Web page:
The cast of ‘Lost Falls.’ Courtesy of Cafe Nordo

A Beer Mystery in Pioneer Square

In its latest production, Cafe Nordo offers up just what the beer drinker should be looking for.

Beer hunting can take you to odd places, where you wouldn’t expect to find yourself: the dark dive bar you’ve passed but never visited, the new brewery started by someone who never thought she’d own her own spot. And sometimes it takes you to a cafe in Pioneer Square, the sight of a fictional murder mystery involving, among other things, a giant beaver costume and a great new beer cocktail.

Café Nordo, the high-ceilinged theater on Main Street, is producing a new Twin Peaks-inspired performance complete with eerie music, dark suits, pencil ties, and a five-course dinner menu inspired by breakfast. The evening’s theme: Things aren’t always what they seem. For instance, the first course is “Egg on Toast,” but the egg white is really a ricotta spread and the yolk a purée of yellow peppers, yellow tomato, and saffron that runs when you put your fork through it.

Like the lead Special Agent in Café Nordo’s Lost Falls (running through June 25), I was in search of something, and that something was the first course’s “cocktail.” A Bloody Mary parody called a “7 AM Shot,” it’s a mix of Orlison Brewing Company’s Clem’s Gold Pale Lager, olive juice, lemon juice, and hot sauce. It’s a puckery, sour beverage—much like a Sour Ale, actually—light in body but tangy due to the splash of hot sauce. The first sip widens your eyes.

While the cafe has several other beer options, including the big-bodied EVO IPA and malty Amber Ale, both from local Two Beers Brewing, the 7 AM is the oddball star. While it may not be the world’s next drink craze, it is memorable and unique and eases in intensity—like a fine cocktail—once the ice has time to melt. But drinking the 7 AM, I couldn’t help but wonder (cue Carrie Bradshaw): Why aren’t more beer cocktails served throughout the city?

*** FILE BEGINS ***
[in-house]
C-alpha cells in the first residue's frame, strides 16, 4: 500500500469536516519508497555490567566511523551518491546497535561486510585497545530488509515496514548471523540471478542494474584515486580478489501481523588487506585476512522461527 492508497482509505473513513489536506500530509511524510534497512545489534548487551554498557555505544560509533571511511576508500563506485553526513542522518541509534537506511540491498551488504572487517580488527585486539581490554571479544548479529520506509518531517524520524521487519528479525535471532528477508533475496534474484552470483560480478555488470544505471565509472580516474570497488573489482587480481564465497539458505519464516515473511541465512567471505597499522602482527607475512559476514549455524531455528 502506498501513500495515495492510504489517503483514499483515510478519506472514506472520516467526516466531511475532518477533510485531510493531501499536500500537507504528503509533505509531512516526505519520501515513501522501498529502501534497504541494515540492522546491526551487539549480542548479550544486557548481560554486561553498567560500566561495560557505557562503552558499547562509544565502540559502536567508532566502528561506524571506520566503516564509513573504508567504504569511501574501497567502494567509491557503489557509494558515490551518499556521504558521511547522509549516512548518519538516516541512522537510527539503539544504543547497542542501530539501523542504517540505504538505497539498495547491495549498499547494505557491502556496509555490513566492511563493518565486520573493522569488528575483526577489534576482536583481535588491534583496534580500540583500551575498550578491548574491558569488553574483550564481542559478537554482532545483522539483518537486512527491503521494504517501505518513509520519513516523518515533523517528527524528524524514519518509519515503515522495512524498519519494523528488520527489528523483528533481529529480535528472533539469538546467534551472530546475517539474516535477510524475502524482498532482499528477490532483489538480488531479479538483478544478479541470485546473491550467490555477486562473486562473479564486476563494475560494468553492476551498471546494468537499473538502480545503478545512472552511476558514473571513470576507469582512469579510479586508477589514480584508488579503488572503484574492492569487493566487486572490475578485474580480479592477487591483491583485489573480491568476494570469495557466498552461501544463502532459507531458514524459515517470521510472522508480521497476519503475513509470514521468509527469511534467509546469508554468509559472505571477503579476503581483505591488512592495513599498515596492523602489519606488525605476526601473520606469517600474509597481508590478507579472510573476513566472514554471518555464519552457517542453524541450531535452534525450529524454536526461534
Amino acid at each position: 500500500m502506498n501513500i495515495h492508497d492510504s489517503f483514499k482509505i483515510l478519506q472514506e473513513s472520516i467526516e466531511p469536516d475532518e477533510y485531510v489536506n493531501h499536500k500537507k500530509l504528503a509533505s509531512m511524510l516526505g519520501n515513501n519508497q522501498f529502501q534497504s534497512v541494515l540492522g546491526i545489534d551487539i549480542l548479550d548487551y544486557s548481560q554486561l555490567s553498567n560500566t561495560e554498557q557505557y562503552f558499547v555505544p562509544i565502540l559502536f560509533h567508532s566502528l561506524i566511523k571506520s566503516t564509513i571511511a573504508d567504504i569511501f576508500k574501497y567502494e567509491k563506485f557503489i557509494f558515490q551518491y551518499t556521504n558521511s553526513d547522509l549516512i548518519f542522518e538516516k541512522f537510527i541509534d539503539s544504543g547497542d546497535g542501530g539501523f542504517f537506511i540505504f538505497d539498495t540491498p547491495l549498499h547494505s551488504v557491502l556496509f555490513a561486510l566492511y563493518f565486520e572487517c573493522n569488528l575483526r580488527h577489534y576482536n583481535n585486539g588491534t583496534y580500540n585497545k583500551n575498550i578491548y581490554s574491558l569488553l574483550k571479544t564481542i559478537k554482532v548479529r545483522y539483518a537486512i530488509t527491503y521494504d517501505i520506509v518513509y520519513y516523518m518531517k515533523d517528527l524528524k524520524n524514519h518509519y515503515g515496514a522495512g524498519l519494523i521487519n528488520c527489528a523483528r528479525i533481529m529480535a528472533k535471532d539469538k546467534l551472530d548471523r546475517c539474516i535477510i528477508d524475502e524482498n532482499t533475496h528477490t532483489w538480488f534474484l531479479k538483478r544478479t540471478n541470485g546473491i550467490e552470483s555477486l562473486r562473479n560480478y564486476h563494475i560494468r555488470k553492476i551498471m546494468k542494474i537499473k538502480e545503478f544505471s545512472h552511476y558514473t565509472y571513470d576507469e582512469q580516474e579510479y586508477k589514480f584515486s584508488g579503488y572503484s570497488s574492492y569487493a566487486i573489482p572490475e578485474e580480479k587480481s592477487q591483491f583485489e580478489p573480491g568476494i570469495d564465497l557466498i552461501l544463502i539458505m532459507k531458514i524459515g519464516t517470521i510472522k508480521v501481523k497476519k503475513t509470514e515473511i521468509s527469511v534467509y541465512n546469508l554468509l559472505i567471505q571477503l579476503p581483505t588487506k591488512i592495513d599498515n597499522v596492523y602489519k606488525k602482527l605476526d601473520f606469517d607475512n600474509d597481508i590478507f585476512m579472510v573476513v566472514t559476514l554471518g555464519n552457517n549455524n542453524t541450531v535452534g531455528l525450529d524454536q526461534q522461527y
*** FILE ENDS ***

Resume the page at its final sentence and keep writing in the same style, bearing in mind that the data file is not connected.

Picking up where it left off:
Beer is a delicious and versatile ingredient—from sweet to sour and light to dark. And while some bars do offer beer cocktails—including Smith’s Park Street Sour with rye, amaretto, lemon, and Russian Imperial Stout—it remains surprising that more bars don’t offer such options on their menus to add a little whimsy.

Seattleite Natalie Migliarini, who writes for the website porchdrinking.com, is well known in the industry for her beer-cocktail recipes—such as her Kentucky Derby Beer Cocktail, made with bourbon, strawberries, and Two Beers Brewing Trailhead ISA. And maybe more of them will find their way into local bars to infuse our mixed drinks with some fizz and hop. But in the meantime, while Café Nordo searched for clues to solve the mystery, it served just what I was looking for.

beerhunting@seattleweekly.com

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